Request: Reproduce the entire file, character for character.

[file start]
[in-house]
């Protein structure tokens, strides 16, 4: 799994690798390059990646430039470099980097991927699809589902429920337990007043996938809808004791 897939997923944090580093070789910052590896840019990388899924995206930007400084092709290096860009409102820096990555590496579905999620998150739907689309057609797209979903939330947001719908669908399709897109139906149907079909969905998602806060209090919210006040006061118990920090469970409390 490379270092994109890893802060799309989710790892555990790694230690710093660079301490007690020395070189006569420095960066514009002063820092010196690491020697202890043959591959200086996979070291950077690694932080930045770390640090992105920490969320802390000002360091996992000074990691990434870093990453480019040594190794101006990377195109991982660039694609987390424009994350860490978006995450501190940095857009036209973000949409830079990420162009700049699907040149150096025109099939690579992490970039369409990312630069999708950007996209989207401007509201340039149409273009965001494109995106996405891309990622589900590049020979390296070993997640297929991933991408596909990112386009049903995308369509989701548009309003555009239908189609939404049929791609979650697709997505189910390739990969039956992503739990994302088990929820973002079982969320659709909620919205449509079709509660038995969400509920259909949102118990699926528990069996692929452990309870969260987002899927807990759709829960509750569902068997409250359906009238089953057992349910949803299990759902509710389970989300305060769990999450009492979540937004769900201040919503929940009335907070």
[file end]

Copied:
[in-house]
């Protein structure tokens, strides 16, 4: 799994690798390059990646430039470099980097991927699809589902429920337990007043996938809808004791 897939997923944090580093070789910052590896840019990388899924995206930007400084092709290096860009409102820096990555590496579905999620998150739907689309057609797209979903939330947001719908669908399709897109139906149907079909969905998602806060209090919210006040006061118990920090469970409390 490379270092994109890893802060799309989710790892555990790694230690710093660079301490007690020395070189006569420095960066514009002063820092010196690491020697202890043959591959200086996979070291950077690694932080930045770390640090992105920490969320802390000002360091996992000074990691990434870093990453480019040594190794101006990377195109991982660039694609987390424009994350860490978006995450501190940095857009036209973000949409830079990420162009700049699907040149150096025109099939690579992490970039369409990312630069999708950007996209989207401007509201340039149409273009965001494109995106996405891309990622589900590049020979390296070993997640297929991933991408596909990112386009049903995308369509989701548009309003555009239908189609939404049929791609979650697709997505189910390739990969039956992503739990994302088990929820973002079982969320659709909620919205449509079709509660038995969400509920259909949102118990699926528990069996692929452990309870969260987002899927807990759709829960509750569902068997409250359906009238089953057992349910949803299990759902509710389970989300305060769990999450009492979540937004769900201040919503929940009335907070």